Anthropology | Memory and Culture
E382 | 27048 | Bahloul

In the first decade of the 20th century, Maurice Halbwachs, a disciple
of Durkheim, put forward the concept of "collective memory", a direct
product of the sociological reflection on "collective consciousness".
In the following decades, remembrance was to be analyzed as a learned
process, and as a cultural phenomenon expressed within the
individual's membership in a given social group. This course will be
devoted to the review of the theoretical and ethnographic literature
on collective memory, as it unfolds in diverse social and cultural
contexts such as written narrative, visual and audio-visual art,
architecture and monuments, in private and public ritual and religion,
in genealogy, national identity, and in the social experience of the

a. Undergraduate students
-   Class diary in 4 submissions (40%)
-   Research paper or fieldwork exercise (10 to 15 pages, 45%)
-   Class attendance and participation (15%)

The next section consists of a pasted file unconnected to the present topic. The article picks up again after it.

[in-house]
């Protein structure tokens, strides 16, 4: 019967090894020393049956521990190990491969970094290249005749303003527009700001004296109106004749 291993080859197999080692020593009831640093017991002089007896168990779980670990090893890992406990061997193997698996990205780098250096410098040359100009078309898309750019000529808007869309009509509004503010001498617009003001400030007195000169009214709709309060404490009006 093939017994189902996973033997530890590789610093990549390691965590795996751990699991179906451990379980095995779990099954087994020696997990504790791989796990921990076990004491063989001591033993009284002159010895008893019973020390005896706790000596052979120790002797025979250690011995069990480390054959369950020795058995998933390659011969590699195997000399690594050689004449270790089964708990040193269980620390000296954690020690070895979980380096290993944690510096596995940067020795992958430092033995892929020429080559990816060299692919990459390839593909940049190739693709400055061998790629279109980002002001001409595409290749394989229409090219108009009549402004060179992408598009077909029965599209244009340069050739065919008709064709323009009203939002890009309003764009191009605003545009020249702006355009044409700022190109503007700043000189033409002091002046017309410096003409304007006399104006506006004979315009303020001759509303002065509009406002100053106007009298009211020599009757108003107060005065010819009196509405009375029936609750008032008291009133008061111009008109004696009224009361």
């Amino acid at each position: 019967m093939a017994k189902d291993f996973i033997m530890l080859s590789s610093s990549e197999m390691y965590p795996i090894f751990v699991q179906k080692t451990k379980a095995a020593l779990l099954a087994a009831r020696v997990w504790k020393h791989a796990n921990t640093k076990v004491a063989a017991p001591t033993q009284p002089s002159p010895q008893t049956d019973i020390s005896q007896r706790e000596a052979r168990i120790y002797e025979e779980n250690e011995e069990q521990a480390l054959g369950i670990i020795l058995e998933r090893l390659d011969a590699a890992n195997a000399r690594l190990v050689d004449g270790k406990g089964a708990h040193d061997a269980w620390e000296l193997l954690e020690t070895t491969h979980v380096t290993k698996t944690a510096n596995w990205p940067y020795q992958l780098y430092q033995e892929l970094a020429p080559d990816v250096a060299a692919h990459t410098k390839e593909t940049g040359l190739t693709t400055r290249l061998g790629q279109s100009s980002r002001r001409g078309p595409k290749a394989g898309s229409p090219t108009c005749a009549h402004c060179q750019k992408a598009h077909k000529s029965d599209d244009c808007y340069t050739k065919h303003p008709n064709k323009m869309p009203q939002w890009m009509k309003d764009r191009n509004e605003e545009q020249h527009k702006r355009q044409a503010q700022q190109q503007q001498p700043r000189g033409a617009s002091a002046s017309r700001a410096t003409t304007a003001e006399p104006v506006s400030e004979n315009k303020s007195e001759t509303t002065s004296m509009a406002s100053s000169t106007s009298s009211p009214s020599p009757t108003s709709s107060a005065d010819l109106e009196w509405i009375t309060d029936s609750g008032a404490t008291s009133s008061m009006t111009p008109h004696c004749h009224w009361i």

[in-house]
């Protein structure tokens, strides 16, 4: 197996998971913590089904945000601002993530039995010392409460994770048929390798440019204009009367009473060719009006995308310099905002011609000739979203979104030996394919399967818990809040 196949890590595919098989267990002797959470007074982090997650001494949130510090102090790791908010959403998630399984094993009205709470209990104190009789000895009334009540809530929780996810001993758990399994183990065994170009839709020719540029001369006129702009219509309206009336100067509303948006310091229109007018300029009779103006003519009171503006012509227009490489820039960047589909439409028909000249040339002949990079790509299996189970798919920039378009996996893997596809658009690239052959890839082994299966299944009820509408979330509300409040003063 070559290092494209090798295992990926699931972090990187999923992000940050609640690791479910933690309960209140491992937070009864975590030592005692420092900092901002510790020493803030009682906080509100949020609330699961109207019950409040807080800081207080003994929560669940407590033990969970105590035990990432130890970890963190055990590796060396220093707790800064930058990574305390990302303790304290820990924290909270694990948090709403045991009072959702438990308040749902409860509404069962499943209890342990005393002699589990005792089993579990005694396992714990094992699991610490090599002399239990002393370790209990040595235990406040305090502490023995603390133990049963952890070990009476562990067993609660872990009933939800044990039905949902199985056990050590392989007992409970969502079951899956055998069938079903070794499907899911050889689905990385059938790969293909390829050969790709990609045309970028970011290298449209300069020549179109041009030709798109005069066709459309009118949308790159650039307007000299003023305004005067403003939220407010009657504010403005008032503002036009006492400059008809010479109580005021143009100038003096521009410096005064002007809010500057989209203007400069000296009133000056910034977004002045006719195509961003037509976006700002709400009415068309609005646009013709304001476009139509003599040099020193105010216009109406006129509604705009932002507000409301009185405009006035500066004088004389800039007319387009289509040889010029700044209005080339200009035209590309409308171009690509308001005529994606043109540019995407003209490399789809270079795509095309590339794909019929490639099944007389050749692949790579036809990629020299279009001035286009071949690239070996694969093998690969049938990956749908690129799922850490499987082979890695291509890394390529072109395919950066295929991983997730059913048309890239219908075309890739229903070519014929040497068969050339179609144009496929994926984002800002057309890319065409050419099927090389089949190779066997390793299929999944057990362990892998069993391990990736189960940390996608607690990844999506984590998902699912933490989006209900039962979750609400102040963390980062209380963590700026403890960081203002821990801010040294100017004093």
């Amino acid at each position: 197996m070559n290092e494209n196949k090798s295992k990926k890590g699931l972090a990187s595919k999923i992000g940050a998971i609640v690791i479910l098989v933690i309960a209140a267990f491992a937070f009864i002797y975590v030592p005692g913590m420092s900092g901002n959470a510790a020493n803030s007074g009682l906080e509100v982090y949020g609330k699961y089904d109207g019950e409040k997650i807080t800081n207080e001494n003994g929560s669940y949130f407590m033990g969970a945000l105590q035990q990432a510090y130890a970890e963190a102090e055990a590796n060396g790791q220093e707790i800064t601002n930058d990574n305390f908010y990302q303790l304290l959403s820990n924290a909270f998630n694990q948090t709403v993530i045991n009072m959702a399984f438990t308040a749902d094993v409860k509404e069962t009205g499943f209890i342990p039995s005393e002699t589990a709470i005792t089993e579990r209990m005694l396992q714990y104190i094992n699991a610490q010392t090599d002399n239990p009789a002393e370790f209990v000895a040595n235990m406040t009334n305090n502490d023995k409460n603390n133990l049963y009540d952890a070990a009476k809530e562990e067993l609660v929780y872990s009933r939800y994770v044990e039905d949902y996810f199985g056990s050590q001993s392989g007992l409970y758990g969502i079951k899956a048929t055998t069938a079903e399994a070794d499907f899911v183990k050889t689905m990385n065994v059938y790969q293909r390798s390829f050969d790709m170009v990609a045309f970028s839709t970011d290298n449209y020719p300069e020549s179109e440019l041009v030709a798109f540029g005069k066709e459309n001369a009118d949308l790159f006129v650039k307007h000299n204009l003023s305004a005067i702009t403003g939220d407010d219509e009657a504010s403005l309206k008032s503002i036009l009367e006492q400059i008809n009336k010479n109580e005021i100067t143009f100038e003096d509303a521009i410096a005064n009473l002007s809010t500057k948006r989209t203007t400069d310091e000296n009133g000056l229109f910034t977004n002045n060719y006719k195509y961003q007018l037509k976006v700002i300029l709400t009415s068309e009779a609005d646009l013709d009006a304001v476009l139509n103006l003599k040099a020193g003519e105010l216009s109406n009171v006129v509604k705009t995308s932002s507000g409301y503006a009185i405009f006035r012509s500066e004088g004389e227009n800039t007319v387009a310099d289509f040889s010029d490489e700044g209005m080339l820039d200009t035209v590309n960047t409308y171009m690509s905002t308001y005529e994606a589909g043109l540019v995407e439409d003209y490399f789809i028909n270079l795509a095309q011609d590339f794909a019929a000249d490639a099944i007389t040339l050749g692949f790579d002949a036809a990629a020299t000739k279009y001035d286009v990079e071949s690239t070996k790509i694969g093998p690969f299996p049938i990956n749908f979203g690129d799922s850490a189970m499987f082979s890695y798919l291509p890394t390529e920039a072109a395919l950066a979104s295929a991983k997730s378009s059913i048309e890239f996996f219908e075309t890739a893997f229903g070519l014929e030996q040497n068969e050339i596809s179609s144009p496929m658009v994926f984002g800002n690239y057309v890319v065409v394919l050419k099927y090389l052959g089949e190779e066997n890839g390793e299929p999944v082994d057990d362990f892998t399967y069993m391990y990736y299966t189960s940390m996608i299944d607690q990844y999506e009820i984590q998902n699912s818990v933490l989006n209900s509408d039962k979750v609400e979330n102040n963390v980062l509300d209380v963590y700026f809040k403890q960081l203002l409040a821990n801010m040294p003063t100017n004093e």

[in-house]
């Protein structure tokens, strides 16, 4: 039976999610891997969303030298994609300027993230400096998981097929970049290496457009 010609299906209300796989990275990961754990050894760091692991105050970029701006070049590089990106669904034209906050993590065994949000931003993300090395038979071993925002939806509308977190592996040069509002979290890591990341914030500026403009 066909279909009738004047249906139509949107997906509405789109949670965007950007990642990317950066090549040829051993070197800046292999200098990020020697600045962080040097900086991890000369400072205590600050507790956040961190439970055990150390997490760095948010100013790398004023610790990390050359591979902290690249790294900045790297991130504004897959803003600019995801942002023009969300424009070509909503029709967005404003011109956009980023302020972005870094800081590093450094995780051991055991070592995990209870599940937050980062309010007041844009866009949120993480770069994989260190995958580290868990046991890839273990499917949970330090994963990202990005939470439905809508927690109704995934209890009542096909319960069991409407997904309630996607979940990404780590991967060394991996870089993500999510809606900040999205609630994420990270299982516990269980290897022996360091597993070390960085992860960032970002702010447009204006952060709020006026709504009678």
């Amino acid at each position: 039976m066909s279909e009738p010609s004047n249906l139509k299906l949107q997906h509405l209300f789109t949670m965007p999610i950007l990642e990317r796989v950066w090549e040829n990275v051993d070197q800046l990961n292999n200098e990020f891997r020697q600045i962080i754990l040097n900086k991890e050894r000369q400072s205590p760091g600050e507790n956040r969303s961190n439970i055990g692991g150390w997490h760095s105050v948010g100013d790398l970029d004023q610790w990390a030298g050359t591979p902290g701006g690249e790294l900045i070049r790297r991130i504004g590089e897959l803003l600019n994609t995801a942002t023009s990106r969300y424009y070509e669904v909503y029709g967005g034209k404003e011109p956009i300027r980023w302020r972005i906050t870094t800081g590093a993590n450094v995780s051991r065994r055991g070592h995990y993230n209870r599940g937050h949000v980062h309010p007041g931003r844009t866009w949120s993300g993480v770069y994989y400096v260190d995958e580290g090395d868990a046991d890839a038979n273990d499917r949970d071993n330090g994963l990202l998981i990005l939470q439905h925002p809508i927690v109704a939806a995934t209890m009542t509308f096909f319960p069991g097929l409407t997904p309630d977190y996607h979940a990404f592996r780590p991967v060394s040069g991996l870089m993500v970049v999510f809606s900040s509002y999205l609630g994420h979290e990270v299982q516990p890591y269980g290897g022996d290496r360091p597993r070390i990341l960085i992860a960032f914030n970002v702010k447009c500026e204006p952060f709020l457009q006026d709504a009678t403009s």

b. Graduate students
-   Class diary in 4 submissions (40%)
-   Fieldwork project (40%)
-   Two oral presentations (20%)

Bahloul, J.,   The Architecture of Memory, Cambridge Univ. Press, 1996
Connerton, P., How Societies Remember, Cambridge Univ. Press, 1989
Diner, Hasia,  Lower East Side Memories: A Jewish Place in America,
Princeton University Press, 2000
Guest, Kenneth, God in Chinatown: Religion and Survival in New York’s
Evolving Immigrant Community, NYU Press, 2003
Halbwachs, Maurice, On Collective Memory, University of Chicago Press,
1992 Le Goff, Jacques, History and Memory, Columbia Univ. Press, 1992